UK.gov shovels £15m into training new quantum engineers
Boffins: Mmm, generally a good idea
The government is flinging £15m at training "the next generation" of quantum engineers through investment in "skills hubs".
Implicitly suggesting the existence of a current generation of quantum engineers, the Department of BIS hopes the investment will support the building of "innovative new products like 6G smartphones."
As the minister responsible, Business Secretary Vince Cable offered his canned thoughts on the spending splurge "From cameras that can see through smoke to cracking down on internet fraud, quantum technologies are taking innovation to a whole new level and offer an unparalleled opportunity to shape the next generation of high-tech products that will improve our day-to-day lives."
Dr Rachel Oliver of Cambridge's Materials Science department gave a gentle laugh at this when phoned by The Reg: "Well I think we already have cameras that can see though smoke, but these investments could definitely do a lot to bring those technologies already quite close to market further along."
She added, in deference to the aeons-old human search for knowledge: "Of course, the most exciting stuff for the research community is not the low-hanging fruit."
The funding will come via the Engineering and Physical Sciences Research Council (EPSRC), who will shortly be issuing a call for proposals. In creating a number of "skills hubs" across the UK, the EPSRC hopes to forge partnerships with industry to deliver training and career development programmes for PhD students.
"Quantum skills will allow us to bring game-changing advantages to future timing, sensing and navigation capabilities, in a sector that could be worth more than £1bn to the UK economy. That is why we are investing up to £15m to train specialists with the right entrepreneurial and business skills to ensure we have the talent to keep us ahead of growing international competition.” said universities, science and cities minister Greg Clark.
Dr Oliver described these comments as quite apposite, noting that highly-skilled manufacturing is where Britain can take the lead over less-skilled competition abroad.
"We're doing well at training people in the kind of skills necessary for invention,” she said, "but training up the part of our workforce which will allow people to make things,that maybe have never been made before, is very important."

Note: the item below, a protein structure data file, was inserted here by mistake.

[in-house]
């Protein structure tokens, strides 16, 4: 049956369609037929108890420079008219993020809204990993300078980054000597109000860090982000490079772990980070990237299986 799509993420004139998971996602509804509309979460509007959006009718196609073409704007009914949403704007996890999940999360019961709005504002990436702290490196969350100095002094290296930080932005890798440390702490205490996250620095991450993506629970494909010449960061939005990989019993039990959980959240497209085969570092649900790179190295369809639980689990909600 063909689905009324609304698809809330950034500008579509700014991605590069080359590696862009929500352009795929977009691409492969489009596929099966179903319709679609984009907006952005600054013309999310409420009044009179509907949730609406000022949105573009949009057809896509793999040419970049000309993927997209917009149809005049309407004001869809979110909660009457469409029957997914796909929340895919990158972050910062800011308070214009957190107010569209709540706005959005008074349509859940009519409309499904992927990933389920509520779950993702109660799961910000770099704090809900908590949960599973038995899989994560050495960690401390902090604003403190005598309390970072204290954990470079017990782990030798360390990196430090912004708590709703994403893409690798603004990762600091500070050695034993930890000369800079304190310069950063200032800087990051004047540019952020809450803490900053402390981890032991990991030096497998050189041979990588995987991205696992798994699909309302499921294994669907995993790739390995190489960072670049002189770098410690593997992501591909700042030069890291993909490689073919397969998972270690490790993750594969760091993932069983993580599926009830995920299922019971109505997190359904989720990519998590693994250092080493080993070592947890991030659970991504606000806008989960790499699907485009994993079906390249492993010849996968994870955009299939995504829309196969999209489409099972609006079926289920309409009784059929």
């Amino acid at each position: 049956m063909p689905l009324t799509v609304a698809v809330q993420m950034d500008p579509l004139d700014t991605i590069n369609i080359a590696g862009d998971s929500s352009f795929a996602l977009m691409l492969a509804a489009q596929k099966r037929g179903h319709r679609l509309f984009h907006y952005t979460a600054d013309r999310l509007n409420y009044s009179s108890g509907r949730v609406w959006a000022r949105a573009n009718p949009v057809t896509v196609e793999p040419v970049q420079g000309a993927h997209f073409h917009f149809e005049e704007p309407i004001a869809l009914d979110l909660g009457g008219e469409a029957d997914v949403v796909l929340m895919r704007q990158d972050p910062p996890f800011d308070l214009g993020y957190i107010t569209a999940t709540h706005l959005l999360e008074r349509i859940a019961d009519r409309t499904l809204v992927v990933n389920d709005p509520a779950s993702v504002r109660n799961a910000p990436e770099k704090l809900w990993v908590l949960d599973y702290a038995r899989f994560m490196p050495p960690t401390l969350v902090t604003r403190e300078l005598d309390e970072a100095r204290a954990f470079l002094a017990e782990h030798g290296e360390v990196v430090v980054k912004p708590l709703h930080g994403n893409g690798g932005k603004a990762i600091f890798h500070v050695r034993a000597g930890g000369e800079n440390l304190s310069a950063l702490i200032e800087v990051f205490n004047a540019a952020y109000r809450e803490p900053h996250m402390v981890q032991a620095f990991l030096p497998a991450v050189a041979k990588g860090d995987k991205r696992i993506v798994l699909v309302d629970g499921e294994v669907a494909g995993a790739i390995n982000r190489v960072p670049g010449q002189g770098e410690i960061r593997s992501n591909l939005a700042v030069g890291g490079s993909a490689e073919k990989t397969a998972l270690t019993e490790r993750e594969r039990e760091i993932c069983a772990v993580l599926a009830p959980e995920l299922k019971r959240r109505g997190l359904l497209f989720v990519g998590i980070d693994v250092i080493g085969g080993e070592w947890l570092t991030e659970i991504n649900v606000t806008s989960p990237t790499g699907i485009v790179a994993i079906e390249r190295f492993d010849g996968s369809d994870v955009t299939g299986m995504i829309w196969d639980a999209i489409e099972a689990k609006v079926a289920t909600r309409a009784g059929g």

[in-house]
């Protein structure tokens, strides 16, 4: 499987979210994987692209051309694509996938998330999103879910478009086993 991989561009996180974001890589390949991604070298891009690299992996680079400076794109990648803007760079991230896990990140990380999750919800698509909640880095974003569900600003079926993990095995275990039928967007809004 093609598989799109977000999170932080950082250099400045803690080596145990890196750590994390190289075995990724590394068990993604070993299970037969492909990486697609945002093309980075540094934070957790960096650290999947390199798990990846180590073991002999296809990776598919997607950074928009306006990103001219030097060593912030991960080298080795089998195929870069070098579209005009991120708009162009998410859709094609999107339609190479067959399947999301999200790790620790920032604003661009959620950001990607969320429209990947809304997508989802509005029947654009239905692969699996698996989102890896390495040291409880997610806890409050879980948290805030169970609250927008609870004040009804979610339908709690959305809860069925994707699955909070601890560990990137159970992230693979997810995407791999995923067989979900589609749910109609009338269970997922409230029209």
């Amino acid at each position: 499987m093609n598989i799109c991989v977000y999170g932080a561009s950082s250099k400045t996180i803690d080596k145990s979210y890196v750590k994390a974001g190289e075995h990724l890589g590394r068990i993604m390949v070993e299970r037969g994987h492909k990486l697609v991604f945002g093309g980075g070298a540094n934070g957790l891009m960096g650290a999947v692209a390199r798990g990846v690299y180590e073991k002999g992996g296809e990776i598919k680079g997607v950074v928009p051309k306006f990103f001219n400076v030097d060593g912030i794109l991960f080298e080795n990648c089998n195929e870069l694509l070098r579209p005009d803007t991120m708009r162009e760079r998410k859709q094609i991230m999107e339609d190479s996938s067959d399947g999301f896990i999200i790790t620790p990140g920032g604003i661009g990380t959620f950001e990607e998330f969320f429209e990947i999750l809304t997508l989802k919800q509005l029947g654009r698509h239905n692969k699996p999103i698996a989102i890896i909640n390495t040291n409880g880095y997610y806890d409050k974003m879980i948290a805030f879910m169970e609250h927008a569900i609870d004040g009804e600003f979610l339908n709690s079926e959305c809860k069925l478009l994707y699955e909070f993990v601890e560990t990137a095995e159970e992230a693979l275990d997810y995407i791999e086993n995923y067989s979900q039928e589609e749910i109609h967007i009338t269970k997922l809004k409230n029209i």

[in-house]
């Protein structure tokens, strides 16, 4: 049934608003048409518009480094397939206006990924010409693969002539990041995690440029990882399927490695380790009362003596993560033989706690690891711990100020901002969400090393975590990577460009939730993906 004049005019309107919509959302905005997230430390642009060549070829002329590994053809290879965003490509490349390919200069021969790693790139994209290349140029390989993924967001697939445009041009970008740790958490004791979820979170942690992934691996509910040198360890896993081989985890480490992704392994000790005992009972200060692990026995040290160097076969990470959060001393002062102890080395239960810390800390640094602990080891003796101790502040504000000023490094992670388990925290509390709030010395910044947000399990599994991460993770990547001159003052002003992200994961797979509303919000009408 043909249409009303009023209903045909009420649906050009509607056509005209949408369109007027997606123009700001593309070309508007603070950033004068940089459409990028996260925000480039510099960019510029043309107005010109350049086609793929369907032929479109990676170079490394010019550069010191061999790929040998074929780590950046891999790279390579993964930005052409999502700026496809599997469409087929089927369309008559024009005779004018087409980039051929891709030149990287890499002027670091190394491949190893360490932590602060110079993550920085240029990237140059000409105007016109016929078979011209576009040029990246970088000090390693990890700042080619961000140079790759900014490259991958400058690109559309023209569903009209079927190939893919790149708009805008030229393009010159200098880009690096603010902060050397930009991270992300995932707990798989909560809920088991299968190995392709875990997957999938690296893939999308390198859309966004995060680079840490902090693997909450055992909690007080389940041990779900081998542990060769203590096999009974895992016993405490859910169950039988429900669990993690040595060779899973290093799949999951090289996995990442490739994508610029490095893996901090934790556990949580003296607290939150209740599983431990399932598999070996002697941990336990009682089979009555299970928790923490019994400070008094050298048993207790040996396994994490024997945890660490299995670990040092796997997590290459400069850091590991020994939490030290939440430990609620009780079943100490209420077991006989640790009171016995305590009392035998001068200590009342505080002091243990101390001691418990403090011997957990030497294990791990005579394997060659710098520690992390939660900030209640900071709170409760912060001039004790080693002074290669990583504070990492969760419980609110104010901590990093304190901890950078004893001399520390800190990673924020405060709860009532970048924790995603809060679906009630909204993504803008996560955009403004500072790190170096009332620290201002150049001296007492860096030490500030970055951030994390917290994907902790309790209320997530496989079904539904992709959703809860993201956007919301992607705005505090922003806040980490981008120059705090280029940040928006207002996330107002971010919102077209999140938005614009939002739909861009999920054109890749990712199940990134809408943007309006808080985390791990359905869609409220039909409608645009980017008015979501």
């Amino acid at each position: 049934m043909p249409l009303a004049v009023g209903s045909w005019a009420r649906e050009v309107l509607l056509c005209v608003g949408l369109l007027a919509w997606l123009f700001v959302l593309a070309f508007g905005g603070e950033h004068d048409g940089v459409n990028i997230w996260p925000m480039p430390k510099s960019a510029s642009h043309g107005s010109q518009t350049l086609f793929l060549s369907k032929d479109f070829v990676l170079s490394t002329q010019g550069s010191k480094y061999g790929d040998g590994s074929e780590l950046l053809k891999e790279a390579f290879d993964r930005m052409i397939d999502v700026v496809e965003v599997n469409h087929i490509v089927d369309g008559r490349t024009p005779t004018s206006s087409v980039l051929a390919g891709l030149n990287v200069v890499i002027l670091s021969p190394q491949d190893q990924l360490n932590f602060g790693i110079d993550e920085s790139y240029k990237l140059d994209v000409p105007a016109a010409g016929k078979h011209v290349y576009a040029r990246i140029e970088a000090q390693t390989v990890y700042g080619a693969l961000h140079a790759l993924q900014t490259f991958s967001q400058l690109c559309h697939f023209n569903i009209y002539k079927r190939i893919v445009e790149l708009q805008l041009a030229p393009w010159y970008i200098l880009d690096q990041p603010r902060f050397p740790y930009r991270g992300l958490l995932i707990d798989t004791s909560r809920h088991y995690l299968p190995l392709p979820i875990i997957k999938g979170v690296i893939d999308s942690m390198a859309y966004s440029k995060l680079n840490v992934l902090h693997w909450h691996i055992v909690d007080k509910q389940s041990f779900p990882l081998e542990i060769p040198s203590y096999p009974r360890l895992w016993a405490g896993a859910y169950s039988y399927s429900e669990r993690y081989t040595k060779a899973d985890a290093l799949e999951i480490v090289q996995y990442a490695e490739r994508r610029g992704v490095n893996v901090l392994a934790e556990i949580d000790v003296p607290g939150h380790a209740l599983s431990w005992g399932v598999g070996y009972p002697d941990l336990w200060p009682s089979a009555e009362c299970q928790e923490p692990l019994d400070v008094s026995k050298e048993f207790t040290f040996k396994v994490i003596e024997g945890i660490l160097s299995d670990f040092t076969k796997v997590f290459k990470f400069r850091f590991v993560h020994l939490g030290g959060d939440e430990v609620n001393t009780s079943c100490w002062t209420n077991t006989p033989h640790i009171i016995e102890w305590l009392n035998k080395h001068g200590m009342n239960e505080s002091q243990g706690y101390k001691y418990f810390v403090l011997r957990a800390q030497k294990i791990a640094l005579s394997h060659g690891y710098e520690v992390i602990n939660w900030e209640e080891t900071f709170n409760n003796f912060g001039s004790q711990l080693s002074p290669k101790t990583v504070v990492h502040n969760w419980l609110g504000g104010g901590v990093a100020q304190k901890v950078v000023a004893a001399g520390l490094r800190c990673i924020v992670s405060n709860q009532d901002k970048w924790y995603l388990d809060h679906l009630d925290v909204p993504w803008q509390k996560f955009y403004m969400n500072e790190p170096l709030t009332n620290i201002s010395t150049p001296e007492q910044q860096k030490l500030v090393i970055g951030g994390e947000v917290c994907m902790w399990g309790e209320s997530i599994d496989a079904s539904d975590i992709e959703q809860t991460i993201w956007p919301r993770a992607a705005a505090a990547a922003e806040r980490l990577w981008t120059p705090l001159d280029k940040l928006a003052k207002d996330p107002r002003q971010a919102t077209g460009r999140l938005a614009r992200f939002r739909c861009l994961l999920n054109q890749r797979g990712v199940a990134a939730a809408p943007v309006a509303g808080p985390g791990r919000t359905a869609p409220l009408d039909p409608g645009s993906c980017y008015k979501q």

According to its Strategic Plan for 2015, the exploitation of quantum technologies has been given equal priority by the Research Council alongside establishing energy security, developing a low carbon future, advancing regenerative medicine, designing and building future cities, maintaining cyber security, and growing manufacturing.
Ross Anderson, head of cryptography at Cambridge University, took a sceptical line, telling us that there were "a number of issues at different levels" with recent quantum-focused proposals.
He added: "There are a lot of doubts that certain quantum technologies could ever work. We don't need it, we have working cryptography now," listing plenty of reasons to be sceptical about quantum navigation as well.
"What is really needed," continued Dr Anderson, "is a form of peer-reviewed spending distribution among academics."
When asked if the government's focus on economic return could be matched by an academic-controlled system, Anderson said that such a focus was "bogus", as advances made by scientists might take twenty years before appearing in the market.
The investment will be made all the same, however, and the announcement comes alongside the publication of a national strategy to stimulate growth in quantum technologies in the UK.
Launched by the UK National Quantum Technologies Programme, the strategy intends to highlight "the billion-pound potential" for the UK as a world leader in this field. ®
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